Andrew Noz joins us this week to share a couple of his current favorite rap tracks. His first pick is Mouse On Tha Track's smooth and mellow "Get High Get Loaded," featuring Fiend. His second recommendation is Mystikal's incredible new song "Hit Me."
Aimee Mann rose to prominence in the 80s with the success of her new wave band 'Til Tuesday's single, "Voices Carry," but she found the limelight uncomfortable. Tired of contending with record companies' attempts to pigeonhole her and her work, Aimee struck out on her own. She joins us this week to discuss that transition from frontwoman to solo artist, the stresses of fame, and coping with uncertainty at a time in her life when she thought she would have had everything figured out.
Aimee's new album, Charmer, is available now.
2013 is a whole new year chock full of things that want ranking -- who has the time to tackle that task? Fortunately, we have Jordan Morris to tell us what's what!
Seth Godin is best known as a marketing guru, but he brings far more compassion and genuine insight to his work than the title might lead you to expect. And his observations aren't just valuable for CEOs. He makes his work for content creators operating on every scale. He joins us this week to delve into the "assets that matter" -- the qualities and values critical to creating great, meaningful work.
Seth Godin's new books are V Is for Vulnerable: Life Outside the Comfort Zone, The Icarus Deception: How High Will You Fly?, and Whatcha Gonna Do with That Duck?.
Trickery and deception are featured prominently in some of Orson Welles's finest works, so it is fitting that the existence of an objective truth and its relative importance is most thoroughly explored in Welles's final major film, F for Fake. Part documentary, part film essay, F for Fake features tricks and truths layered atop each other, creating a mesmerizing narrative.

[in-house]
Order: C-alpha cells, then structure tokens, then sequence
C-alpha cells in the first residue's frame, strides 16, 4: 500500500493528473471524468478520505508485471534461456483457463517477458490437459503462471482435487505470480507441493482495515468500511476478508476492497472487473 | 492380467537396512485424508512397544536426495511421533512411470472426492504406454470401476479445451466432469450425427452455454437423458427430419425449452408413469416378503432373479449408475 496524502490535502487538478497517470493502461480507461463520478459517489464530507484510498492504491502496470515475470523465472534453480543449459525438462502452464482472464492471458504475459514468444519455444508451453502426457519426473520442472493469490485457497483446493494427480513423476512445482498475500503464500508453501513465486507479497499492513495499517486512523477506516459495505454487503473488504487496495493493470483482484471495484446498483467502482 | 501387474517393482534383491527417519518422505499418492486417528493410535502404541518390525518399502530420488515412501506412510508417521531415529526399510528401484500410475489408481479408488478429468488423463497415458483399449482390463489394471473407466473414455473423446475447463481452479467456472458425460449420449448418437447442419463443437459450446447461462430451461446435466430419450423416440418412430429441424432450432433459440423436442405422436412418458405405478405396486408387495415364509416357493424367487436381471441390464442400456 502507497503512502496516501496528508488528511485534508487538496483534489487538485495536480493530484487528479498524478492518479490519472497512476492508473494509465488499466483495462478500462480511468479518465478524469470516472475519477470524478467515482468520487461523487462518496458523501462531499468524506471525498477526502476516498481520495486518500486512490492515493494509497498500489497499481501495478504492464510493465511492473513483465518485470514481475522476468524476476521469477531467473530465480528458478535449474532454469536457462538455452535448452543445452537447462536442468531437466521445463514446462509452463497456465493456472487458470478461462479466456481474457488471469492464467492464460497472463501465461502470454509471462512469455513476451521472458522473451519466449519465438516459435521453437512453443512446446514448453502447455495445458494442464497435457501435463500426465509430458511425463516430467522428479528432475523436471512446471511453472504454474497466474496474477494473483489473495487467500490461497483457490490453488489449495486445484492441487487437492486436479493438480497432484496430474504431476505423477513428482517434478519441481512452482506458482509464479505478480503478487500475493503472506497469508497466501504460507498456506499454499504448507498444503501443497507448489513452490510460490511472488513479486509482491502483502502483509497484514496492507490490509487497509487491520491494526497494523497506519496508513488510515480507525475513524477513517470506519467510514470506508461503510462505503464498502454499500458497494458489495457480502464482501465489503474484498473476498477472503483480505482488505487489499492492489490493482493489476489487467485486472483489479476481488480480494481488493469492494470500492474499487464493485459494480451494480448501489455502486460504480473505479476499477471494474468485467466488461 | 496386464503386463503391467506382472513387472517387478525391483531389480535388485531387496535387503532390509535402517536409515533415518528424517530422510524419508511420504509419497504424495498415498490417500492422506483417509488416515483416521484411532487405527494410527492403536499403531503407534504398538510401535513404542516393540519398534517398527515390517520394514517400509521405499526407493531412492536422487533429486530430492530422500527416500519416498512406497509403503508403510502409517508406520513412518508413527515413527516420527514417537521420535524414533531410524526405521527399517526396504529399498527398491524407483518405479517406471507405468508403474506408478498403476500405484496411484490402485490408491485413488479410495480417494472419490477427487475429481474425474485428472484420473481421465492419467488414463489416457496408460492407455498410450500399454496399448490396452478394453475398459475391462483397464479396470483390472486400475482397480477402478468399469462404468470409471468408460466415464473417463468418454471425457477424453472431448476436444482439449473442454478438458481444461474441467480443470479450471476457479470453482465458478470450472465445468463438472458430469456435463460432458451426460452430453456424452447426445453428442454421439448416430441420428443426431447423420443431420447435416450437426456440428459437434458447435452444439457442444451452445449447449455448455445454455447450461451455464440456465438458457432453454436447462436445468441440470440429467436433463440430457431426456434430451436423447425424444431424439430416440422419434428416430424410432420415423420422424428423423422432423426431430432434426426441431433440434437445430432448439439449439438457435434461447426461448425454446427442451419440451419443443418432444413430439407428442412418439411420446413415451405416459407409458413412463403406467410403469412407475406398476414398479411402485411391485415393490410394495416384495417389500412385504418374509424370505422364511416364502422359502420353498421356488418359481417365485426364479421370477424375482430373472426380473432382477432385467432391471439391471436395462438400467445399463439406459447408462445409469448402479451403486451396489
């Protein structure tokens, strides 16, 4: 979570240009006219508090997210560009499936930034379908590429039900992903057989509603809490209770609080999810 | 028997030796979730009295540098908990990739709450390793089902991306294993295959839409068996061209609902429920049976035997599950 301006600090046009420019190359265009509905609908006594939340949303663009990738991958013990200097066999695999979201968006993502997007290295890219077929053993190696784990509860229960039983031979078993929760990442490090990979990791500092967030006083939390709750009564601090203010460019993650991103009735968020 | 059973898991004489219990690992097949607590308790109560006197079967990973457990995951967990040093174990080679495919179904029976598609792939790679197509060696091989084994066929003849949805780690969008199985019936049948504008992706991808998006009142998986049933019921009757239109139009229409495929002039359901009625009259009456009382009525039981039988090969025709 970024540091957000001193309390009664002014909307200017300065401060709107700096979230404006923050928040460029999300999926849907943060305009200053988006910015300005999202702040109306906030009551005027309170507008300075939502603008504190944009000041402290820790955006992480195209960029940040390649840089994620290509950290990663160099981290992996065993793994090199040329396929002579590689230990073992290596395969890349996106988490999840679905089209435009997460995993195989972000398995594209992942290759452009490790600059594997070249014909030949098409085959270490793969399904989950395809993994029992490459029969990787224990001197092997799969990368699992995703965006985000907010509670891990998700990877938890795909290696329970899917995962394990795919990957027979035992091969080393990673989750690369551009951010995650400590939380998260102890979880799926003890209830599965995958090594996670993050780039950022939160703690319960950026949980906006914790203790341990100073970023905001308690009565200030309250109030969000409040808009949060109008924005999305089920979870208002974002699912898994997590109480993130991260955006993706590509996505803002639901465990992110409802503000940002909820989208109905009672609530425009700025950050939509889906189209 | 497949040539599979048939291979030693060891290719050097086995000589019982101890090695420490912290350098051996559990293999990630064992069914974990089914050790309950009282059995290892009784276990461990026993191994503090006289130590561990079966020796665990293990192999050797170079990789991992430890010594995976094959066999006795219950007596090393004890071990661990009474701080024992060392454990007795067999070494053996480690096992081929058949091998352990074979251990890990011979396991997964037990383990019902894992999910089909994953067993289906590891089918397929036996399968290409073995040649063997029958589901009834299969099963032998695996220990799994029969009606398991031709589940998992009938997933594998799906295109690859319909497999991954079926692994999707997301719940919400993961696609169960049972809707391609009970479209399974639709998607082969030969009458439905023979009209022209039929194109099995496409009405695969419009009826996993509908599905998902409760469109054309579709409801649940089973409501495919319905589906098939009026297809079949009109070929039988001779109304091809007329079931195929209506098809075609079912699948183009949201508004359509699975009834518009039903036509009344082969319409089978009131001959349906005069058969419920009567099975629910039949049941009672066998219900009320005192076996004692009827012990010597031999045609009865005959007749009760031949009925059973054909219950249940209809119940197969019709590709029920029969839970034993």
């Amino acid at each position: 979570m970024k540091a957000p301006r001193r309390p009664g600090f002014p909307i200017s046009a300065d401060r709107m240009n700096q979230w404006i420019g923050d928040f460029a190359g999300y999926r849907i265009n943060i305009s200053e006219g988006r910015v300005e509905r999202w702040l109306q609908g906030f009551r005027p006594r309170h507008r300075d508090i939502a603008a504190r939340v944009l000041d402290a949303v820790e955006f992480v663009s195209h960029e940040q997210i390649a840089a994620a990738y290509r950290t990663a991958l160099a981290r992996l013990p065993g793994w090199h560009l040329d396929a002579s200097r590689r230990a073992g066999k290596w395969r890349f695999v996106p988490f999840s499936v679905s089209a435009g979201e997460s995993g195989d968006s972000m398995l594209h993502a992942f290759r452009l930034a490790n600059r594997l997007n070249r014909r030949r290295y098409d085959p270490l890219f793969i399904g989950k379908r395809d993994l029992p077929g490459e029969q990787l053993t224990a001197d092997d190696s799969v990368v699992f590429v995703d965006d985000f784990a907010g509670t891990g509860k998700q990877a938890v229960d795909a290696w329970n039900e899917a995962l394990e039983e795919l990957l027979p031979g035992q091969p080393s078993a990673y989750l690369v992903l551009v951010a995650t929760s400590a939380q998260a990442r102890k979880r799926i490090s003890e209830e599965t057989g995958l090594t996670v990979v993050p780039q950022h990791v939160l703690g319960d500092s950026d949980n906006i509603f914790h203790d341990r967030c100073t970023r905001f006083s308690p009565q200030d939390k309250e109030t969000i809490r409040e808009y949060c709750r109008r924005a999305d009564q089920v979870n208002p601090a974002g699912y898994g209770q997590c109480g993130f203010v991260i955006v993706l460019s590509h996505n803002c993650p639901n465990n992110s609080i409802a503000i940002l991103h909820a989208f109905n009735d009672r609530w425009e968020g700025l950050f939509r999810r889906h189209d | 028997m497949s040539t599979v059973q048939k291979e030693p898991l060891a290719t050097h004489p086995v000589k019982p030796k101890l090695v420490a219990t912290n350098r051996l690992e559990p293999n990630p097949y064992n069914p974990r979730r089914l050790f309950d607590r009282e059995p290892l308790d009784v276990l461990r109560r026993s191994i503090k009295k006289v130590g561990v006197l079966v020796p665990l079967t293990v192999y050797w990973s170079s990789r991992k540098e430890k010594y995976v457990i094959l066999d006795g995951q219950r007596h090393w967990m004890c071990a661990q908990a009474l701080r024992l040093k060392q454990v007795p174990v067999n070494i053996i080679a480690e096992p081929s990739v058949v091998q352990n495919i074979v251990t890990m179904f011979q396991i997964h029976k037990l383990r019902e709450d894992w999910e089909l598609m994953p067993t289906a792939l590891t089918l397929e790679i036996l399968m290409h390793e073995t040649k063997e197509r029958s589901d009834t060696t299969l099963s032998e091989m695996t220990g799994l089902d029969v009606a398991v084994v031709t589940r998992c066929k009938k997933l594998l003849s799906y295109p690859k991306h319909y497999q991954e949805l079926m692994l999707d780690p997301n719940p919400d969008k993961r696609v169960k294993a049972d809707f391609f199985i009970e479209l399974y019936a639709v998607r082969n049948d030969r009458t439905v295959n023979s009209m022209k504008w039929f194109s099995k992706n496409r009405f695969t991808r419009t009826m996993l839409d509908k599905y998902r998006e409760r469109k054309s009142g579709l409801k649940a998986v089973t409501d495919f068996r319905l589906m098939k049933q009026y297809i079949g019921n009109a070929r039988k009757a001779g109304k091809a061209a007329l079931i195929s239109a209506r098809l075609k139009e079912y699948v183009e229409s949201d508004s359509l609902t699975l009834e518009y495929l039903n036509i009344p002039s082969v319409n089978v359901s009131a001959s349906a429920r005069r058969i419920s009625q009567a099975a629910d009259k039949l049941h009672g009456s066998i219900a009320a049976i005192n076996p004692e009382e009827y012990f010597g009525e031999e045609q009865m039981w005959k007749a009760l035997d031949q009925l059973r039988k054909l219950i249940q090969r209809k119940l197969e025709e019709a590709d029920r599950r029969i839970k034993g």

Not sure how we overlooked these earlier in the week, but there are two more comedy classics that will soon be expiring from Netflix Instant.
1. Title: Bananas (1971)
Where to find it: Netflix Instant through September 1st
If you've never seen Woody Allen's earliest (and silliest) films, you're truly missing out. In Bananas, Allen's character, Feilding Mellish, goes to a fictional Latin American country and joins its rebel movement - eventually rising to the office of President - all in order to impress his desired love object (Louise Lasser) with his "leadership qualities."
2. Title: Casino Royale (1967)
Where to find it: Netflix Instant through August 31st
A classic goofball farce, this star-studded spy spoof is the only movie that sports David Niven (and many others!) in the role of James Bond. It also features the talents of Peter Sellers, Orson Welles, Woody Allen, Deborah Kerr and William Holden. Kinda makes you look at "Austin Powers" in a whole new light, eh?
Above: Peter Bogdanovich talks about Orson Welles' cinematic essay "F For Fake." If you've never seen the film, see it. Like... NOW. One of my five favorite films of all time. It's a meditation on the nature of authorship, storytelling and authenticity. Issues that were important when Welles made the film, in the 70s, but have only grown more important since. It's also very funny, as well as profound.
Below is the scene that Bogdanovich alludes to in his remarks: an exploration of one of man's greatest achievements, the cathedral at Chartres.